Ed Pearce
Diploma 6

The project infiltrates the iron ore resource supply chain in Western Australia, specifically in Port Hedland, in the Pilbara region. Fine iron ore dust, the primary by-product of the industry, cloaks the surrounding townscape. The proposal, a “Toxic Garden”, is an innovative infrastructure, parasitically leaching from existing industrial facilities.

It is a speculation on a renewed cultural relationship to the by-products of iron-ore mining. This industry lies beneath the scenes of modern existence, residing on the periphery of man’s experience of the world. We are detached from the means of production and the toxicity that drives our existence.

It is not about creating a solution to the toxicity of Port Hedland, rather a proposal about how two opposing value systems of landscape may be reconciled. The project prompts discussion around the relationship between culture and industry: the economic value of the mineral site often overshadows the cultural value of the ancestral, aboriginal landscapes of Australia. It is a didactic engagement of the physical, valuable material of Earth, which forms the lifeblood of the community.

The “Toxic Garden” has been developed through a series of dust and electrical simulations, rather than conventional drawing. The physical properties of this dust, collected directly from the site, were experimented with in scale stage sets. The dust is stimulated by electrostatics and the dancing of electricity.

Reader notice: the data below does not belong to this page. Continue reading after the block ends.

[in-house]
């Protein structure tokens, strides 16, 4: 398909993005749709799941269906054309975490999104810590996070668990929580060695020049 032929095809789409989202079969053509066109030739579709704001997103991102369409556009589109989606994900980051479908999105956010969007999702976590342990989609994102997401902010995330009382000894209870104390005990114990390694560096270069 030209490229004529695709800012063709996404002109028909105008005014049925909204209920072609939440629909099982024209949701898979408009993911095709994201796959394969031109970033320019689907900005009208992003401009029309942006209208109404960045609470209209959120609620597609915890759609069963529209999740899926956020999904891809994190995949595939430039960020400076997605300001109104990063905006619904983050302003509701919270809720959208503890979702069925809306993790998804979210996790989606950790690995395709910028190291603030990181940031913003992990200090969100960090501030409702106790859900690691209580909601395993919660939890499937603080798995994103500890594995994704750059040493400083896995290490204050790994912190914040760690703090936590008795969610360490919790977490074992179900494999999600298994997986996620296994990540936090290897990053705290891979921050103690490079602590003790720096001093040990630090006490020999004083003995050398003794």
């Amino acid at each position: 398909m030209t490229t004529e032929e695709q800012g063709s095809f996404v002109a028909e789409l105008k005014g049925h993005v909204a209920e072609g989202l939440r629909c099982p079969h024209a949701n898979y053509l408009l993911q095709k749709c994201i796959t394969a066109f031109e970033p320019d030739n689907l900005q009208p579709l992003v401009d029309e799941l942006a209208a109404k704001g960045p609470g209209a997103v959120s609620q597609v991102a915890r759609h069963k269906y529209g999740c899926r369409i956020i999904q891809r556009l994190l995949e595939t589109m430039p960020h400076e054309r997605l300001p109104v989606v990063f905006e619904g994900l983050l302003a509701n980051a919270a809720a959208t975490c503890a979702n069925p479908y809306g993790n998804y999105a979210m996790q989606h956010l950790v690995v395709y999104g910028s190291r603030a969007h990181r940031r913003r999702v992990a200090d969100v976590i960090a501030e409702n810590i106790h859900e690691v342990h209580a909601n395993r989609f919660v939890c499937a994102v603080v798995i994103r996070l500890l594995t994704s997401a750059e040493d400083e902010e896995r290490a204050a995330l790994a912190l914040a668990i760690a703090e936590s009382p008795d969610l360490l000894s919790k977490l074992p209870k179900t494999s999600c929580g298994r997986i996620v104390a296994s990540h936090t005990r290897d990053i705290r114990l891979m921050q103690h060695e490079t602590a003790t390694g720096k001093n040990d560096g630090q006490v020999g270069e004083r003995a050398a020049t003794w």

Toxic Garden // Ceremonial Paths

Electrostatics lift the microscopic films of dust towards the sky.

Enclosing a path driving through the very heart of the Port works, the visitor is immersed by industry and material.

Toxic Garden // Electric Orchard 01

The high-voltage electrodes fill the dust-loaded air with negative ions.

Toxic Garden // Electric Orchard 02

Weaving between these hazardous zones, the visitor’s mind becomes fuzzy from the static, charged landscape.Toxic Garden // Electric Orchard 03

Charges peak every few seconds, releasing corona into to the surrounding electrodes.Toxic Garden // Settling Landscapes 02

Transforming over time, the new topographies enlarge underneath shaded electrostatic plates, sheltering visitors from high dust concentrations.

At midnight, the area is shut off and the plates are mechanically wiped, discharging dust to the ground below.
Toxic Garden // Settling Landscapes 01

New landforms are created, cultivating the by-product of the iron ore handling process.Toxic Garden // Shifting Planes 01

The ore piles, effervescing in the wind, are extended to create a new topography, funnelling air into the existing site.
Toxic Garden // Shifting Planes 02

Among the piles of mining residue, the surface dust transfers between collection areas in a constant flux.

The dust tectonic rests within the perimeter of the charged zones, then finally projected skywards.Toxic Garden // Surface Harvesting

Endless is the kingdom of dust, covering all in its wake.

Reality disguised: removing the dust blanket reveals the true identity of what lies beneath.

The parallel lines of pins occupy the entire garden. 

Scars mark the urban landscape: a vivid reminder of the damage caused by harvesting Earth’s precious resources.Toxic Garde // Ceremonial Paths 02

Occasional flashes of lightning distance the visitor from truly connecting to the industrial

It is a journey through the lost city of dust, before its farewell